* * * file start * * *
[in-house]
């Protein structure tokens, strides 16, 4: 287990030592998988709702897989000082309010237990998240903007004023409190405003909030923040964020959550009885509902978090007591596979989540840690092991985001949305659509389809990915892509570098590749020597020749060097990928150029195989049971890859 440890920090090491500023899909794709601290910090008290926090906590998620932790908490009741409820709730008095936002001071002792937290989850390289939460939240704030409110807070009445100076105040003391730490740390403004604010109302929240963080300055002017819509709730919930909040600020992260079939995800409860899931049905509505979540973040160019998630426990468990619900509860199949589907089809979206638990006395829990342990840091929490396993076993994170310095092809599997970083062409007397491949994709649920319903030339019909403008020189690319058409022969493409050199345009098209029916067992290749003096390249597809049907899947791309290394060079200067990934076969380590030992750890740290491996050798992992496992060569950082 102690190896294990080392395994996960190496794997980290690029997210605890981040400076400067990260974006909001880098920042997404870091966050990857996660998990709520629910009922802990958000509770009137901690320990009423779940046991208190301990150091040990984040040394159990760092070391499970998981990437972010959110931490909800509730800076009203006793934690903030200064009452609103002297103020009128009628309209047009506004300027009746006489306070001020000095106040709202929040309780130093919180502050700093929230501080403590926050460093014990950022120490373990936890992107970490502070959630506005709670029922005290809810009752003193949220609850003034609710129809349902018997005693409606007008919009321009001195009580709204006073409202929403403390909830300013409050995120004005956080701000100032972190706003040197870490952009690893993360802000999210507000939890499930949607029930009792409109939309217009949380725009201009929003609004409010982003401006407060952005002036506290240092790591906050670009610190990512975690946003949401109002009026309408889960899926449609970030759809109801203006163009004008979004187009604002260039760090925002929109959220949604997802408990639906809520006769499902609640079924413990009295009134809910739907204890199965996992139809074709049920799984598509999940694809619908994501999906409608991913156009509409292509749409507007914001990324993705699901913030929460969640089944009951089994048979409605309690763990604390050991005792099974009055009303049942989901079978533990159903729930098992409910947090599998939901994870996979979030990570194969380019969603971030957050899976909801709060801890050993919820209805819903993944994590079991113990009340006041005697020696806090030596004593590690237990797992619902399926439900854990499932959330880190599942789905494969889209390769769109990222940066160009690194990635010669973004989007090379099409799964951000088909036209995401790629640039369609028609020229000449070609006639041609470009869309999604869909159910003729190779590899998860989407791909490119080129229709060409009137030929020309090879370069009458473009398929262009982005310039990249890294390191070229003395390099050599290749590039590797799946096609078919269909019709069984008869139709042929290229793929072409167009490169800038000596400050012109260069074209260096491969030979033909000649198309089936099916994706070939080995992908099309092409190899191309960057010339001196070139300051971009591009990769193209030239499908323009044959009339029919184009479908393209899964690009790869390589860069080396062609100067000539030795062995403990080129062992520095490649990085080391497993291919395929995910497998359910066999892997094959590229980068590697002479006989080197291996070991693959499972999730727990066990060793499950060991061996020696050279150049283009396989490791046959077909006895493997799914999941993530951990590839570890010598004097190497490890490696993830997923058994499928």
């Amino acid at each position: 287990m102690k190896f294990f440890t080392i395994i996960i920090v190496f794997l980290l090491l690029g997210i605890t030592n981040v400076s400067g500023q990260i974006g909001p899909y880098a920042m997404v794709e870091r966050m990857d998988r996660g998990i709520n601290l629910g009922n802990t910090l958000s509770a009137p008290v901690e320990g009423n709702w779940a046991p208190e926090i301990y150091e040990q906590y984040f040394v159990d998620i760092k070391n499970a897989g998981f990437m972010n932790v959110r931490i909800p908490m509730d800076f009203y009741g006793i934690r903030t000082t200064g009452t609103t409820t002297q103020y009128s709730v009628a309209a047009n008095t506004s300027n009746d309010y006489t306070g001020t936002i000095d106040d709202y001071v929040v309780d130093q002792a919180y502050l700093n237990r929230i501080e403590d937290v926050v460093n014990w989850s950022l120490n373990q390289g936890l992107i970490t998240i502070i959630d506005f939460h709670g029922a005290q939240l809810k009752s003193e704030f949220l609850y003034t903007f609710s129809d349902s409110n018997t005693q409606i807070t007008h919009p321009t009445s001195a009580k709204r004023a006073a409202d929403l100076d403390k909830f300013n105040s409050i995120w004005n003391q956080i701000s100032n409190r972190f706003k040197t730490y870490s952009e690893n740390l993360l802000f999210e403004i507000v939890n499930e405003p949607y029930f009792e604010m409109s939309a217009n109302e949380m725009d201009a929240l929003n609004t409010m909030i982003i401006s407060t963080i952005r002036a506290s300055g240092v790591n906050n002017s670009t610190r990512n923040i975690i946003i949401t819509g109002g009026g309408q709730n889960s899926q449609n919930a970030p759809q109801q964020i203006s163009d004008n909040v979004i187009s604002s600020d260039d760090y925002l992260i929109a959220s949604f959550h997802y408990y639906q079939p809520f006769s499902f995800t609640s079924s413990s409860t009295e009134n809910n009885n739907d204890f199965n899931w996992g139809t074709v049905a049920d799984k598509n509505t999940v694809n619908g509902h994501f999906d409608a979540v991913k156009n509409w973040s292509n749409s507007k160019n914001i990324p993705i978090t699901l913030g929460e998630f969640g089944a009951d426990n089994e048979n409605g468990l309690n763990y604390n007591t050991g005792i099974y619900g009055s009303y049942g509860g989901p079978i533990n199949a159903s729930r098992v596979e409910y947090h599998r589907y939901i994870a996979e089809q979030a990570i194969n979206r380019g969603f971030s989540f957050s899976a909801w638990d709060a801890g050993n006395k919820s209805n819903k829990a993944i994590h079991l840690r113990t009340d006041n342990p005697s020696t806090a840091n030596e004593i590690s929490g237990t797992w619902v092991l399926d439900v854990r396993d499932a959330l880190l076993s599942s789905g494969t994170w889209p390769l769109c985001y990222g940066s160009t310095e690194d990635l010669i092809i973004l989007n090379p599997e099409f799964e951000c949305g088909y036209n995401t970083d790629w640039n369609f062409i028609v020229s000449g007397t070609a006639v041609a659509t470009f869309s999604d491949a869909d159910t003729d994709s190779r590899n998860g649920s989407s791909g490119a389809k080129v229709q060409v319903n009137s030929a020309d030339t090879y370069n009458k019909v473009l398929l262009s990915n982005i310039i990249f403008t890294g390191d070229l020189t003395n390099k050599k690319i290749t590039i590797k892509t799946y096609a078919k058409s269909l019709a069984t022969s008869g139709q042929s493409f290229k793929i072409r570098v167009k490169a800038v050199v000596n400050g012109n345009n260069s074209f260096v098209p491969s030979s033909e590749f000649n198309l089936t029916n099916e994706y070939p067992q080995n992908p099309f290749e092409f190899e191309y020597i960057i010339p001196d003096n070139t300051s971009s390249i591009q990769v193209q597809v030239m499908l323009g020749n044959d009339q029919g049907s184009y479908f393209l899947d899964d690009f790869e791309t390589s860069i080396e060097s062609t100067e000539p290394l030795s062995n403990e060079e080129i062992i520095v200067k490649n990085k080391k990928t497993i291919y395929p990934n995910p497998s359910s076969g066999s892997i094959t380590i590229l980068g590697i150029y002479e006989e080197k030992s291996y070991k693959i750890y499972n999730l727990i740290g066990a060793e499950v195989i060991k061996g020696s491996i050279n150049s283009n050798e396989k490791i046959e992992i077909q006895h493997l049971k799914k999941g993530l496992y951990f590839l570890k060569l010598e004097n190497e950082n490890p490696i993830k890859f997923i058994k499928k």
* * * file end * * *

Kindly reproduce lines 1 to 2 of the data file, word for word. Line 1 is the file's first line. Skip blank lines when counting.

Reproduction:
[in-house]
């Protein structure tokens, strides 16, 4: 287990030592998988709702897989000082309010237990998240903007004023409190405003909030923040964020959550009885509902978090007591596979989540840690092991985001949305659509389809990915892509570098590749020597020749060097990928150029195989049971890859 440890920090090491500023899909794709601290910090008290926090906590998620932790908490009741409820709730008095936002001071002792937290989850390289939460939240704030409110807070009445100076105040003391730490740390403004604010109302929240963080300055002017819509709730919930909040600020992260079939995800409860899931049905509505979540973040160019998630426990468990619900509860199949589907089809979206638990006395829990342990840091929490396993076993994170310095092809599997970083062409007397491949994709649920319903030339019909403008020189690319058409022969493409050199345009098209029916067992290749003096390249597809049907899947791309290394060079200067990934076969380590030992750890740290491996050798992992496992060569950082 102690190896294990080392395994996960190496794997980290690029997210605890981040400076400067990260974006909001880098920042997404870091966050990857996660998990709520629910009922802990958000509770009137901690320990009423779940046991208190301990150091040990984040040394159990760092070391499970998981990437972010959110931490909800509730800076009203006793934690903030200064009452609103002297103020009128009628309209047009506004300027009746006489306070001020000095106040709202929040309780130093919180502050700093929230501080403590926050460093014990950022120490373990936890992107970490502070959630506005709670029922005290809810009752003193949220609850003034609710129809349902018997005693409606007008919009321009001195009580709204006073409202929403403390909830300013409050995120004005956080701000100032972190706003040197870490952009690893993360802000999210507000939890499930949607029930009792409109939309217009949380725009201009929003609004409010982003401006407060952005002036506290240092790591906050670009610190990512975690946003949401109002009026309408889960899926449609970030759809109801203006163009004008979004187009604002260039760090925002929109959220949604997802408990639906809520006769499902609640079924413990009295009134809910739907204890199965996992139809074709049920799984598509999940694809619908994501999906409608991913156009509409292509749409507007914001990324993705699901913030929460969640089944009951089994048979409605309690763990604390050991005792099974009055009303049942989901079978533990159903729930098992409910947090599998939901994870996979979030990570194969380019969603971030957050899976909801709060801890050993919820209805819903993944994590079991113990009340006041005697020696806090030596004593590690237990797992619902399926439900854990499932959330880190599942789905494969889209390769769109990222940066160009690194990635010669973004989007090379099409799964951000088909036209995401790629640039369609028609020229000449070609006639041609470009869309999604869909159910003729190779590899998860989407791909490119080129229709060409009137030929020309090879370069009458473009398929262009982005310039990249890294390191070229003395390099050599290749590039590797799946096609078919269909019709069984008869139709042929290229793929072409167009490169800038000596400050012109260069074209260096491969030979033909000649198309089936099916994706070939080995992908099309092409190899191309960057010339001196070139300051971009591009990769193209030239499908323009044959009339029919184009479908393209899964690009790869390589860069080396062609100067000539030795062995403990080129062992520095490649990085080391497993291919395929995910497998359910066999892997094959590229980068590697002479006989080197291996070991693959499972999730727990066990060793499950060991061996020696050279150049283009396989490791046959077909006895493997799914999941993530951990590839570890010598004097190497490890490696993830997923058994499928």